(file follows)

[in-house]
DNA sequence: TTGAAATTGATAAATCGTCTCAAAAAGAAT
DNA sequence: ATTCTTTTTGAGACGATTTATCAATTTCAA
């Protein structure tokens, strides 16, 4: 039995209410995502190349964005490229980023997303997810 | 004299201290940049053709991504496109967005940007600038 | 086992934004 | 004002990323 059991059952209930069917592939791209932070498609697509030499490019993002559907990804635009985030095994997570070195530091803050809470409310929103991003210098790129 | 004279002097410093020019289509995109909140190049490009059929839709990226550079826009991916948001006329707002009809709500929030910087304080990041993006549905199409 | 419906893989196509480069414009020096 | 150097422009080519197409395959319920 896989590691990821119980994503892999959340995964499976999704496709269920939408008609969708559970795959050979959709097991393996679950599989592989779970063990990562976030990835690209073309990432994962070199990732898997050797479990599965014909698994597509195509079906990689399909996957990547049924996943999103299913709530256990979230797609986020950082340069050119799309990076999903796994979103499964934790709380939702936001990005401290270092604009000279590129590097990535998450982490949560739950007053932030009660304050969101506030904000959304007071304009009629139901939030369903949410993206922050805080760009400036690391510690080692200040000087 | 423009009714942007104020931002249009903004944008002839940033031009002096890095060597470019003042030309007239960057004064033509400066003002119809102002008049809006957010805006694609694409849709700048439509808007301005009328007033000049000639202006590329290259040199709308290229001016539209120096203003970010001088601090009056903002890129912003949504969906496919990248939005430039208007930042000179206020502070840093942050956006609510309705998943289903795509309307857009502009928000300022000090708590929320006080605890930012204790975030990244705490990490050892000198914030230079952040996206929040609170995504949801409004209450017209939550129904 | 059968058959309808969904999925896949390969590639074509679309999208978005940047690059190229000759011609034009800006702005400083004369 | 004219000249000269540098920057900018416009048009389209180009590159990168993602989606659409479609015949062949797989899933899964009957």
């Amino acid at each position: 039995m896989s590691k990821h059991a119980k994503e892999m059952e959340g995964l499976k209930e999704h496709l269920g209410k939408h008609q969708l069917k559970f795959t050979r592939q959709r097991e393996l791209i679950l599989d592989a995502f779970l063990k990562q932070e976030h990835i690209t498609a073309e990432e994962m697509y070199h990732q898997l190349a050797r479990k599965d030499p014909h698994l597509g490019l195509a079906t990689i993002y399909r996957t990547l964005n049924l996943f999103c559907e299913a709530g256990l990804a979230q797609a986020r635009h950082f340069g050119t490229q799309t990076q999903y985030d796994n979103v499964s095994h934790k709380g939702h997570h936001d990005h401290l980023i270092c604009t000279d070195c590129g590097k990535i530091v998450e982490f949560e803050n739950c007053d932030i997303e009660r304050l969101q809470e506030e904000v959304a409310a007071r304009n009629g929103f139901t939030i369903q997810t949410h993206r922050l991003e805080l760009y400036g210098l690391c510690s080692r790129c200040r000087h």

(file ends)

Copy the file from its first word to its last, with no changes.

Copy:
[in-house]
DNA sequence: TTGAAATTGATAAATCGTCTCAAAAAGAAT
DNA sequence: ATTCTTTTTGAGACGATTTATCAATTTCAA
């Protein structure tokens, strides 16, 4: 039995209410995502190349964005490229980023997303997810 | 004299201290940049053709991504496109967005940007600038 | 086992934004 | 004002990323 059991059952209930069917592939791209932070498609697509030499490019993002559907990804635009985030095994997570070195530091803050809470409310929103991003210098790129 | 004279002097410093020019289509995109909140190049490009059929839709990226550079826009991916948001006329707002009809709500929030910087304080990041993006549905199409 | 419906893989196509480069414009020096 | 150097422009080519197409395959319920 896989590691990821119980994503892999959340995964499976999704496709269920939408008609969708559970795959050979959709097991393996679950599989592989779970063990990562976030990835690209073309990432994962070199990732898997050797479990599965014909698994597509195509079906990689399909996957990547049924996943999103299913709530256990979230797609986020950082340069050119799309990076999903796994979103499964934790709380939702936001990005401290270092604009000279590129590097990535998450982490949560739950007053932030009660304050969101506030904000959304007071304009009629139901939030369903949410993206922050805080760009400036690391510690080692200040000087 | 423009009714942007104020931002249009903004944008002839940033031009002096890095060597470019003042030309007239960057004064033509400066003002119809102002008049809006957010805006694609694409849709700048439509808007301005009328007033000049000639202006590329290259040199709308290229001016539209120096203003970010001088601090009056903002890129912003949504969906496919990248939005430039208007930042000179206020502070840093942050956006609510309705998943289903795509309307857009502009928000300022000090708590929320006080605890930012204790975030990244705490990490050892000198914030230079952040996206929040609170995504949801409004209450017209939550129904 | 059968058959309808969904999925896949390969590639074509679309999208978005940047690059190229000759011609034009800006702005400083004369 | 004219000249000269540098920057900018416009048009389209180009590159990168993602989606659409479609015949062949797989899933899964009957």
């Amino acid at each position: 039995m896989s590691k990821h059991a119980k994503e892999m059952e959340g995964l499976k209930e999704h496709l269920g209410k939408h008609q969708l069917k559970f795959t050979r592939q959709r097991e393996l791209i679950l599989d592989a995502f779970l063990k990562q932070e976030h990835i690209t498609a073309e990432e994962m697509y070199h990732q898997l190349a050797r479990k599965d030499p014909h698994l597509g490019l195509a079906t990689i993002y399909r996957t990547l964005n049924l996943f999103c559907e299913a709530g256990l990804a979230q797609a986020r635009h950082f340069g050119t490229q799309t990076q999903y985030d796994n979103v499964s095994h934790k709380g939702h997570h936001d990005h401290l980023i270092c604009t000279d070195c590129g590097k990535i530091v998450e982490f949560e803050n739950c007053d932030i997303e009660r304050l969101q809470e506030e904000v959304a409310a007071r304009n009629g929103f139901t939030i369903q997810t949410h993206r922050l991003e805080l760009y400036g210098l690391c510690s080692r790129c200040r000087h």